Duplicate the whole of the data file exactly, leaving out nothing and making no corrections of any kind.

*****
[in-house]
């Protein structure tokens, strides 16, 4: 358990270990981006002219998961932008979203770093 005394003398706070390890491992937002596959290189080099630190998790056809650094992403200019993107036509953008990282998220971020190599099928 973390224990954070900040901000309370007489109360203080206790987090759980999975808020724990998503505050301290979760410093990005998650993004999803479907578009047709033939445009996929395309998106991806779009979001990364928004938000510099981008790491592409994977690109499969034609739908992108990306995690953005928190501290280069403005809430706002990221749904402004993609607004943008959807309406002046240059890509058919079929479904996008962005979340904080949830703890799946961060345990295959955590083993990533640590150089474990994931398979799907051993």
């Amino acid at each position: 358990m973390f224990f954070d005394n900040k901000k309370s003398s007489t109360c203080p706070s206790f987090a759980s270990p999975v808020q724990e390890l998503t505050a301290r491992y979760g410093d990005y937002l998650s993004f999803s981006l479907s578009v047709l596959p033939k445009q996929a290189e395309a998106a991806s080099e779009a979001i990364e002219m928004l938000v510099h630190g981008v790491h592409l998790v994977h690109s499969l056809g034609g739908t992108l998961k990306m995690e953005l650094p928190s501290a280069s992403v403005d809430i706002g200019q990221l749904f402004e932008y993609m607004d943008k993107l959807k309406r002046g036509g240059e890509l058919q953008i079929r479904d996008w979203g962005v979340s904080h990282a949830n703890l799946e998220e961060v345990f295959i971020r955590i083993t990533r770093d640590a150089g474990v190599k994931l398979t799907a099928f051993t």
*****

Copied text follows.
[in-house]
């Protein structure tokens, strides 16, 4: 358990270990981006002219998961932008979203770093 005394003398706070390890491992937002596959290189080099630190998790056809650094992403200019993107036509953008990282998220971020190599099928 973390224990954070900040901000309370007489109360203080206790987090759980999975808020724990998503505050301290979760410093990005998650993004999803479907578009047709033939445009996929395309998106991806779009979001990364928004938000510099981008790491592409994977690109499969034609739908992108990306995690953005928190501290280069403005809430706002990221749904402004993609607004943008959807309406002046240059890509058919079929479904996008962005979340904080949830703890799946961060345990295959955590083993990533640590150089474990994931398979799907051993």
């Amino acid at each position: 358990m973390f224990f954070d005394n900040k901000k309370s003398s007489t109360c203080p706070s206790f987090a759980s270990p999975v808020q724990e390890l998503t505050a301290r491992y979760g410093d990005y937002l998650s993004f999803s981006l479907s578009v047709l596959p033939k445009q996929a290189e395309a998106a991806s080099e779009a979001i990364e002219m928004l938000v510099h630190g981008v790491h592409l998790v994977h690109s499969l056809g034609g739908t992108l998961k990306m995690e953005l650094p928190s501290a280069s992403v403005d809430i706002g200019q990221l749904f402004e932008y993609m607004d943008k993107l959807k309406r002046g036509g240059e890509l058919q953008i079929r479904d996008w979203g962005v979340s904080h990282a949830n703890l799946e998220e961060v345990f295959i971020r955590i083993t990533r770093d640590a150089g474990v190599k994931l398979t799907a099928f051993t």